Everyone knows this is true. For one, there are several obvious negative statements that pretty much everyone knows are true and can easily prove (“George W. Bush is not the President,” “Red is not the same color as blue,” “Carlos Mencia is not funny,” etc.). On a less mundane level, whether a statement is positive or negative is a matter of how it is constructed—every positive statement (p) can be restated as a negative (~ ~ p).
And yet you will still hear people—smart people—resort to the obvious fallacy that you cannot prove a negative. Most commonly, you hear it in discussions of atheism. I’m sure even I have resorted to such a claim in my defenses of atheism. Even the brilliant Daniel Dennett erroneously invoked it here to explain why he couldn’t disprove God:
“You can’t prove a negative… I think it was Bertrand Russell who once said that he couldn’t prove that there was not a teapot orbiting Mars. So he’s a teapot agnostic. I’m a teapot agnostic with regard to God, too. I can’t prove that God doesn’t exist.”
This may or may not be true, but just because you can’t prove some negatives doesn’t mean that you can’t prove any. It is, of course, much harder to prove negative statements than positive ones, at least in regards to existence. If I want to prove the statement that “Santa Claus exists,” then all I have to do is find Santa Claus—an unlikely but at least conceivable task. If I want to disprove such a statement, though, I have to prove that every single thing in the universe is not Santa Claus. This partially explains why some people resort to asserting that such proofs are impossible—they are often very time-consuming and difficult.
There is, though, another way to prove a negative: Assume the negative is false and derive a contradiction. In other words, if I want to prove ~ p, then I’ll see if any contradictions would arise from p being true. Some killjoy scientists have done this for Santa Claus.
It may be even easier to do this for God. There are few things easier than deriving contradictions from the assumption that the Christian God exists. The problem of evil, free will, omnipotence vs. omniscience, etc., have all been debated for centuries to no obvious solution. And the contradictions that come from a general belief in a deity have been known for multiple millennia now.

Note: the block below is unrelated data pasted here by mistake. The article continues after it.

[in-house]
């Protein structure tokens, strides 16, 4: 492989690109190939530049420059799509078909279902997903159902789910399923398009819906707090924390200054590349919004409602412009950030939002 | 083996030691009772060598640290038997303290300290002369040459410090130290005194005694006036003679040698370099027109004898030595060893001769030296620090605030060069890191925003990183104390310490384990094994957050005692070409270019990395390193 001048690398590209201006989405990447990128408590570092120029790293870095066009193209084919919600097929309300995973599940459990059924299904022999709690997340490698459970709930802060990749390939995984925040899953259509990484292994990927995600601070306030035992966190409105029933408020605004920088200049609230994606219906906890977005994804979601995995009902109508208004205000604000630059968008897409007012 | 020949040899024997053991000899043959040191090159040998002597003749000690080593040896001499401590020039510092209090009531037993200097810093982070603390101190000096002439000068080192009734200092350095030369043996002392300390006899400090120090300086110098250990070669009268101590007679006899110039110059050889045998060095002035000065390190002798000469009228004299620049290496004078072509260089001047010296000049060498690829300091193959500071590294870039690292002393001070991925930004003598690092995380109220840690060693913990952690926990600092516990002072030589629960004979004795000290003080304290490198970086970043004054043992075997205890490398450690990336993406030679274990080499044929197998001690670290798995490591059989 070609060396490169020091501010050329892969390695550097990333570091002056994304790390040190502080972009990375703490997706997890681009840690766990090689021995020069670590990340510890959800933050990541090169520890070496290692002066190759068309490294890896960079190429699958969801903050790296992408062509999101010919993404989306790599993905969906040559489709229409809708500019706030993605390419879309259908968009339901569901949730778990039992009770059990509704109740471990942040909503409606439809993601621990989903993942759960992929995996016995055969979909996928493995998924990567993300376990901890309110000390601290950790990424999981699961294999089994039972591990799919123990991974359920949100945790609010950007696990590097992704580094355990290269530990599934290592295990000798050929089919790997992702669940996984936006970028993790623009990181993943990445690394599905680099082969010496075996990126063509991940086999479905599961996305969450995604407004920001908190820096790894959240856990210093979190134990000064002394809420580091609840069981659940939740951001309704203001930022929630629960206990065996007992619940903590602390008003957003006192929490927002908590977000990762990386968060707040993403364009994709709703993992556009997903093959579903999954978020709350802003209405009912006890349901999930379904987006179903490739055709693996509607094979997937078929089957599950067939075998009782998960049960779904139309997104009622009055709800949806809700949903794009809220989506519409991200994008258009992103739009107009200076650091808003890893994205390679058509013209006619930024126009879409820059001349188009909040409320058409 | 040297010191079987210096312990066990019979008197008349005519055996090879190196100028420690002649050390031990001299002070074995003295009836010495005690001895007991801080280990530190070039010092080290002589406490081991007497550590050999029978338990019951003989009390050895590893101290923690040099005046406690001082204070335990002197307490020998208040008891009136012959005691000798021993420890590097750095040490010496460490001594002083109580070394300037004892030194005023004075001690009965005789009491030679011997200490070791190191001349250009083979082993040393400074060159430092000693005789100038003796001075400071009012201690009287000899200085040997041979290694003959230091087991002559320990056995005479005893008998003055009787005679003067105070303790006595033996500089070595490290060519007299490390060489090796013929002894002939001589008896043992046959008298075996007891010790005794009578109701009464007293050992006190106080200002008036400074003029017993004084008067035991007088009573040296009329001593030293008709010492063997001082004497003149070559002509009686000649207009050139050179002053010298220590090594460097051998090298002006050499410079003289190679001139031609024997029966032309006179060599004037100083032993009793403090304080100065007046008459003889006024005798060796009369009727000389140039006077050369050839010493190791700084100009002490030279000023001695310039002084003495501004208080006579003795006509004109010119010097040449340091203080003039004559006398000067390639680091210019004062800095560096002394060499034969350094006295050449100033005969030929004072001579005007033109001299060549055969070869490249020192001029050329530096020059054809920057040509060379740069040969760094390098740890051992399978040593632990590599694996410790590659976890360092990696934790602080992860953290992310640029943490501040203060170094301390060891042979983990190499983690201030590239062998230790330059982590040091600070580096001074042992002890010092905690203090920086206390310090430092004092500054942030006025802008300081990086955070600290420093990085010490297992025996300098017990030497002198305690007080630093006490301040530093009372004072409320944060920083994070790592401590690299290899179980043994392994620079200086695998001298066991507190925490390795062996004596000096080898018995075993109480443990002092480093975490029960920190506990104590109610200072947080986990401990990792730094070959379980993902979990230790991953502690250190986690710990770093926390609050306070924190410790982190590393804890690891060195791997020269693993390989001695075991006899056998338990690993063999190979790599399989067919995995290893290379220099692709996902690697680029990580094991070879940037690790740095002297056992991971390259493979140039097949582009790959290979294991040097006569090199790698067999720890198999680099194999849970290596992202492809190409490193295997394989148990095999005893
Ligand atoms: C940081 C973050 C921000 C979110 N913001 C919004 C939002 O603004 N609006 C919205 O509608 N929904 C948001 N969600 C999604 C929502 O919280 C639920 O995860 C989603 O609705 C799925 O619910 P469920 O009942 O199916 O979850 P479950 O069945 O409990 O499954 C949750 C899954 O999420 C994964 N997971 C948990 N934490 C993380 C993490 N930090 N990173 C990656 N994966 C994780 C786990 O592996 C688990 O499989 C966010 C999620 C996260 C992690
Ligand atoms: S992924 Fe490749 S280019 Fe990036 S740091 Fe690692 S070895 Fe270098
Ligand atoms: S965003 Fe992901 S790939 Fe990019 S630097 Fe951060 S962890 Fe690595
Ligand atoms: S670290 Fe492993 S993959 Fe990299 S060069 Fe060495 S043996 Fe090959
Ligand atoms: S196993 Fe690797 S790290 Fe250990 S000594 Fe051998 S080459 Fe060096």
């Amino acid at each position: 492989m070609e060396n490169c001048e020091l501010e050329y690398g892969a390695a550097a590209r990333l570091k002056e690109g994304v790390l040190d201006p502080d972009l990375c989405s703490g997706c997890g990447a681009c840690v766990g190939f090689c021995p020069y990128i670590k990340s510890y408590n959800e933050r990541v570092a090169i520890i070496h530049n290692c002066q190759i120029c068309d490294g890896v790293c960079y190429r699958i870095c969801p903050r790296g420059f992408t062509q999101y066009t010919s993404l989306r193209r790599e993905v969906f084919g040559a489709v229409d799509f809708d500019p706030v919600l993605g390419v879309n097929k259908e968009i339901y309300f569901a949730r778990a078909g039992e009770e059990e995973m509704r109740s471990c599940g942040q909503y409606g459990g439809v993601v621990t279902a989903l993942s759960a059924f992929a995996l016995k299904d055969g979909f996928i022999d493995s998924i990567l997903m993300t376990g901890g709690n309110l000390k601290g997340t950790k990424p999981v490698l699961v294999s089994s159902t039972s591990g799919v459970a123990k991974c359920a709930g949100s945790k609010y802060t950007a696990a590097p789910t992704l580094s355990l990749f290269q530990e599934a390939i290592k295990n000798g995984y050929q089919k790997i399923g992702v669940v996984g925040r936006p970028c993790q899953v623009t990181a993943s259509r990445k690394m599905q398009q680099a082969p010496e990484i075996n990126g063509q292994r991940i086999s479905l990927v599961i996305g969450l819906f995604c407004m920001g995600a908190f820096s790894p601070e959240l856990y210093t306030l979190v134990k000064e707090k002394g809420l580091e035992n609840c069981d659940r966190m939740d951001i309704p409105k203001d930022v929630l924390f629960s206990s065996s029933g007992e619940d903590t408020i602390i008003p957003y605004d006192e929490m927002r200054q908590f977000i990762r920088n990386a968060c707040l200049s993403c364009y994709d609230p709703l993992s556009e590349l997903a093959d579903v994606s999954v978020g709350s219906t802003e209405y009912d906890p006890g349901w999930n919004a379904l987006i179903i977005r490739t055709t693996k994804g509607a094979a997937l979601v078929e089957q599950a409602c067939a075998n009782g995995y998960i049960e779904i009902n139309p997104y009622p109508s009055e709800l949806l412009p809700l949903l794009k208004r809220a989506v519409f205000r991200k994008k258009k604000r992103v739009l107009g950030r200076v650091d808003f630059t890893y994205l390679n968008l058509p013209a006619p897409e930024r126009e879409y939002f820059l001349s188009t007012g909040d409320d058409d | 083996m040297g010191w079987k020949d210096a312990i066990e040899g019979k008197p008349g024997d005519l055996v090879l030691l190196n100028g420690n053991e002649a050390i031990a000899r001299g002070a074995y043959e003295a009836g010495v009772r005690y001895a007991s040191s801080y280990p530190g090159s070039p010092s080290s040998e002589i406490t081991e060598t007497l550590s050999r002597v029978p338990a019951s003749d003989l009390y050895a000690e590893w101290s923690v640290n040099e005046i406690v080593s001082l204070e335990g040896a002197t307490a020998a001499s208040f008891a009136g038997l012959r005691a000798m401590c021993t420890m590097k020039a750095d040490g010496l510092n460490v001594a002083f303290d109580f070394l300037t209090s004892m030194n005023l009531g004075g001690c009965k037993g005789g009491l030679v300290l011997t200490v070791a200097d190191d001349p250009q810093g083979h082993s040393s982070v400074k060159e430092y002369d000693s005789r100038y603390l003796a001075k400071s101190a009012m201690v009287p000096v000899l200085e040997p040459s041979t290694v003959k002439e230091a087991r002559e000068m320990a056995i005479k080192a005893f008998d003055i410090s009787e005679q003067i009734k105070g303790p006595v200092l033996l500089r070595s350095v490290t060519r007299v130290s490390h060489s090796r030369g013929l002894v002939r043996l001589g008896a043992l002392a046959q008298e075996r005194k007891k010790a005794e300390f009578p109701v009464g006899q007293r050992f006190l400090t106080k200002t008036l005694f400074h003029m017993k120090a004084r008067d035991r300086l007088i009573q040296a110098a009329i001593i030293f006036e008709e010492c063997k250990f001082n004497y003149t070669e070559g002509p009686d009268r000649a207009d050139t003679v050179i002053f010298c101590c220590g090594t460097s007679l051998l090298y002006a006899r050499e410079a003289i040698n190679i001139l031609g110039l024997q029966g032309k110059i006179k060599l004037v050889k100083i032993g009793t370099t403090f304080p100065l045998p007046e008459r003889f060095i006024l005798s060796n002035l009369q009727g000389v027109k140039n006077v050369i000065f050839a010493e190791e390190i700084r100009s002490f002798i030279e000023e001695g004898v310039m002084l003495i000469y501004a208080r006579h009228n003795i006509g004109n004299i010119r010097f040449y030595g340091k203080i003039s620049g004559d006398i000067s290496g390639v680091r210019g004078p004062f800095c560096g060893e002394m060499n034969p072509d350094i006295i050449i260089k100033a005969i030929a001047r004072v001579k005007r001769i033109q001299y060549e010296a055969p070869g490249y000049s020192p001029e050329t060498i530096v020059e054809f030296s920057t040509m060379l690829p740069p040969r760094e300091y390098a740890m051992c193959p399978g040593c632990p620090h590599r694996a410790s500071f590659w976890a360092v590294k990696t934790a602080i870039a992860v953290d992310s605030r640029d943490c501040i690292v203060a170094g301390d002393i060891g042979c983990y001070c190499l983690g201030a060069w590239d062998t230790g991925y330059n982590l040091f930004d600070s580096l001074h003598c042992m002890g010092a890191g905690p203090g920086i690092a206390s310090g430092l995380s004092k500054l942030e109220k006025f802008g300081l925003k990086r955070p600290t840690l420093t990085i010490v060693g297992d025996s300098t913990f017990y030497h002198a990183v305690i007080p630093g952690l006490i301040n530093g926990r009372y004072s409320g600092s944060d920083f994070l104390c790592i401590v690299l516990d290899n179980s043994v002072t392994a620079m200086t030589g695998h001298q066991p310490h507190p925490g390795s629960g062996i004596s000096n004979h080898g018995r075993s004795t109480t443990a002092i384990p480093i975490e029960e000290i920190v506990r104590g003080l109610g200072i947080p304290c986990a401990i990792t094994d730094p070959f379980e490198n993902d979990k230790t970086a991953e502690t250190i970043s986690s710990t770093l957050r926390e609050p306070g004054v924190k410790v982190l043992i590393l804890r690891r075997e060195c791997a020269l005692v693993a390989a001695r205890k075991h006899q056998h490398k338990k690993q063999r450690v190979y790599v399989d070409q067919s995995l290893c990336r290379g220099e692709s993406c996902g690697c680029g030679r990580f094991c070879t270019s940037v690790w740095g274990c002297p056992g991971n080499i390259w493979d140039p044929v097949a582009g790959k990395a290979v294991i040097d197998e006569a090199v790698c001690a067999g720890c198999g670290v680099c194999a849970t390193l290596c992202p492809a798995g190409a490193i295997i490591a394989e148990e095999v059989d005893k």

Of course, belief persists despite such obvious contradictions. In fact, it is often a point of pride to believe in the face of these contradictions. The way belief stands up to these issues is by making the concept of “God” elusive, malleable, and mysterious. Trying to get a real, concrete definition of God is like trying to nail Jell-O to the wall. And this is why trying to disprove God’s existence by deriving a contradiction is bound to fail. It seems that the idea of God is inherently contradictory. That, indeed, is part of its appeal: God is all-powerful…except when he’s giving us free will. God is forgiving and merciful…except when he is judgmental and vengeful. God is good…except when he is full of wrath and violence. God is everything and nothing. He is, as James Wood said last year, a “bodiless and indescribable entity.”
Theists and atheists alike are constantly charging each other with being unable “prove” their claims, yet each side deflects the charge comfortably. God’s existence can’t be proven, but theists don’t mind, since the issue is a matter of faith. Similarly, God’s nonexistence can’t be proven, but atheists don’t mind, since we cannot prove a negative.
As we have seen, though, this atheist excuse is a lie—plenty of negatives can be proved, just not this one. But, as commenter Douglas pointed out recently, this is a weakness not of the atheist’s argument, but of the theist’s. As it turns out, the theist claim is worse than unprovable—it is unfalsifiable. It’s unfalsifiable not for any limitations of logic, but because the claim itself is inherently irrefutable…and therefore inherently meaningless.